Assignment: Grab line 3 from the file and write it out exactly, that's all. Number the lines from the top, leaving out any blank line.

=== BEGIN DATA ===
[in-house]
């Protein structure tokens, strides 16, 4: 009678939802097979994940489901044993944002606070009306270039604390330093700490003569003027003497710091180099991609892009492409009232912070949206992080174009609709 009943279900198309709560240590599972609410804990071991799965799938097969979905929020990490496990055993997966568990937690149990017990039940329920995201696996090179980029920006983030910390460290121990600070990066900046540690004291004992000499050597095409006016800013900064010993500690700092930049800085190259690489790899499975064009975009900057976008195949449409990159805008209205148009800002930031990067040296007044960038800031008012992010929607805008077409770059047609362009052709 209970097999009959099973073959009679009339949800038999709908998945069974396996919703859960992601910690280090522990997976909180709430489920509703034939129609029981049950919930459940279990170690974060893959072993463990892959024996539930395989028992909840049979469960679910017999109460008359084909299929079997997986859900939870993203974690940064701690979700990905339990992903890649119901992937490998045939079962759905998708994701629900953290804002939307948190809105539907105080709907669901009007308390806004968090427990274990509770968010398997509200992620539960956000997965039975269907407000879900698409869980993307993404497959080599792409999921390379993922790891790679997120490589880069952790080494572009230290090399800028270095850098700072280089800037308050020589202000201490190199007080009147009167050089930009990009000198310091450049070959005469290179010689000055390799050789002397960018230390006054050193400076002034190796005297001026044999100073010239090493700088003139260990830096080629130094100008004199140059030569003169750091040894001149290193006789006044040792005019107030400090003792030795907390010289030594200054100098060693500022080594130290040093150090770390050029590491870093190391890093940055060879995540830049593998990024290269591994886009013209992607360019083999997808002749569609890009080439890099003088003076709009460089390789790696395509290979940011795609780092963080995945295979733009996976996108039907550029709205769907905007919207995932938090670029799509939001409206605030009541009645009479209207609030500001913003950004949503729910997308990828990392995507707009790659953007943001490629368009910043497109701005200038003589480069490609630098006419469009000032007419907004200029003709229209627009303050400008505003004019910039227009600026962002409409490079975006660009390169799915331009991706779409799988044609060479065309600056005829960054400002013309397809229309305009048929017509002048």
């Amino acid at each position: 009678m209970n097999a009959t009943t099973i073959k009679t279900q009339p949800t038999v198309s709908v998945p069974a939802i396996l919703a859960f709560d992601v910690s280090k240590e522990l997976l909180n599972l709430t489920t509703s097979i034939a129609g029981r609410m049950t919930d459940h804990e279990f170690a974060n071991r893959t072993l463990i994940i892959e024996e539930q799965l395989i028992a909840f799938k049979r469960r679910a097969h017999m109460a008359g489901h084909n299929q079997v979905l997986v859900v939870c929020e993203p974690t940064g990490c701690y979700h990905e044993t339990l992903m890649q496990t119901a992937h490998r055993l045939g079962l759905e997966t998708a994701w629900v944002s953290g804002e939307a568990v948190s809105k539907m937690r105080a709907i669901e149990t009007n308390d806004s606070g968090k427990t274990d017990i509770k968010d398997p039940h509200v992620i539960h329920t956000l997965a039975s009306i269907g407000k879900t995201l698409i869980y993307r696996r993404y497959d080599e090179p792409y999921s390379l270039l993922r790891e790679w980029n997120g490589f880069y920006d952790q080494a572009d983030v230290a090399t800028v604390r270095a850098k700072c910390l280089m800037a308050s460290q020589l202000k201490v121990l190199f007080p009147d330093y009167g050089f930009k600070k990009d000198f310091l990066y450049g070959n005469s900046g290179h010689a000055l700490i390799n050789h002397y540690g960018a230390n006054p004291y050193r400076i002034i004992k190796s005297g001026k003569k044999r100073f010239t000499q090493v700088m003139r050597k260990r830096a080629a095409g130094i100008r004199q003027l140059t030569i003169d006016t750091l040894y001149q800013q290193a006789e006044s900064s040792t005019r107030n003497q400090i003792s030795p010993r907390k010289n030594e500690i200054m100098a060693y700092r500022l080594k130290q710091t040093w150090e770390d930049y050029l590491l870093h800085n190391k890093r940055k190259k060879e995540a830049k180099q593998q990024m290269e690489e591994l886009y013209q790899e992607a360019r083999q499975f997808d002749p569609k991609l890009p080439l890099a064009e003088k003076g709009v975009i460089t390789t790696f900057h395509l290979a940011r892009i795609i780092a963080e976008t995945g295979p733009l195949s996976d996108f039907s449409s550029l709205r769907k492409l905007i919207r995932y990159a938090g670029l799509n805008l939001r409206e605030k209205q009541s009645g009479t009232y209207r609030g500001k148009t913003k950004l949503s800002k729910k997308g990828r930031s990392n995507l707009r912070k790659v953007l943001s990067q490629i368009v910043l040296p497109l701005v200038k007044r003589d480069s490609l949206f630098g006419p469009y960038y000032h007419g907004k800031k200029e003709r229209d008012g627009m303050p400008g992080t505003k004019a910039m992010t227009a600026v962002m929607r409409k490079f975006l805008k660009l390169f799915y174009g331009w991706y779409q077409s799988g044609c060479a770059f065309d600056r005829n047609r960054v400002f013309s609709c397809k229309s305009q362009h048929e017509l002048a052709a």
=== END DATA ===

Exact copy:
């Amino acid at each position: 009678m209970n097999a009959t009943t099973i073959k009679t279900q009339p949800t038999v198309s709908v998945p069974a939802i396996l919703a859960f709560d992601v910690s280090k240590e522990l997976l909180n599972l709430t489920t509703s097979i034939a129609g029981r609410m049950t919930d459940h804990e279990f170690a974060n071991r893959t072993l463990i994940i892959e024996e539930q799965l395989i028992a909840f799938k049979r469960r679910a097969h017999m109460a008359g489901h084909n299929q079997v979905l997986v859900v939870c929020e993203p974690t940064g990490c701690y979700h990905e044993t339990l992903m890649q496990t119901a992937h490998r055993l045939g079962l759905e997966t998708a994701w629900v944002s953290g804002e939307a568990v948190s809105k539907m937690r105080a709907i669901e149990t009007n308390d806004s606070g968090k427990t274990d017990i509770k968010d398997p039940h509200v992620i539960h329920t956000l997965a039975s009306i269907g407000k879900t995201l698409i869980y993307r696996r993404y497959d080599e090179p792409y999921s390379l270039l993922r790891e790679w980029n997120g490589f880069y920006d952790q080494a572009d983030v230290a090399t800028v604390r270095a850098k700072c910390l280089m800037a308050s460290q020589l202000k201490v121990l190199f007080p009147d330093y009167g050089f930009k600070k990009d000198f310091l990066y450049g070959n005469s900046g290179h010689a000055l700490i390799n050789h002397y540690g960018a230390n006054p004291y050193r400076i002034i004992k190796s005297g001026k003569k044999r100073f010239t000499q090493v700088m003139r050597k260990r830096a080629a095409g130094i100008r004199q003027l140059t030569i003169d006016t750091l040894y001149q800013q290193a006789e006044s900064s040792t005019r107030n003497q400090i003792s030795p010993r907390k010289n030594e500690i200054m100098a060693y700092r500022l080594k130290q710091t040093w150090e770390d930049y050029l590491l870093h800085n190391k890093r940055k190259k060879e995540a830049k180099q593998q990024m290269e690489e591994l886009y013209q790899e992607a360019r083999q499975f997808d002749p569609k991609l890009p080439l890099a064009e003088k003076g709009v975009i460089t390789t790696f900057h395509l290979a940011r892009i795609i780092a963080e976008t995945g295979p733009l195949s996976d996108f039907s449409s550029l709205r769907k492409l905007i919207r995932y990159a938090g670029l799509n805008l939001r409206e605030k209205q009541s009645g009479t009232y209207r609030g500001k148009t913003k950004l949503s800002k729910k997308g990828r930031s990392n995507l707009r912070k790659v953007l943001s990067q490629i368009v910043l040296p497109l701005v200038k007044r003589d480069s490609l949206f630098g006419p469009y960038y000032h007419g907004k800031k200029e003709r229209d008012g627009m303050p400008g992080t505003k004019a910039m992010t227009a600026v962002m929607r409409k490079f975006l805008k660009l390169f799915y174009g331009w991706y779409q077409s799988g044609c060479a770059f065309d600056r005829n047609r960054v400002f013309s609709c397809k229309s305009q362009h048929e017509l002048a052709a």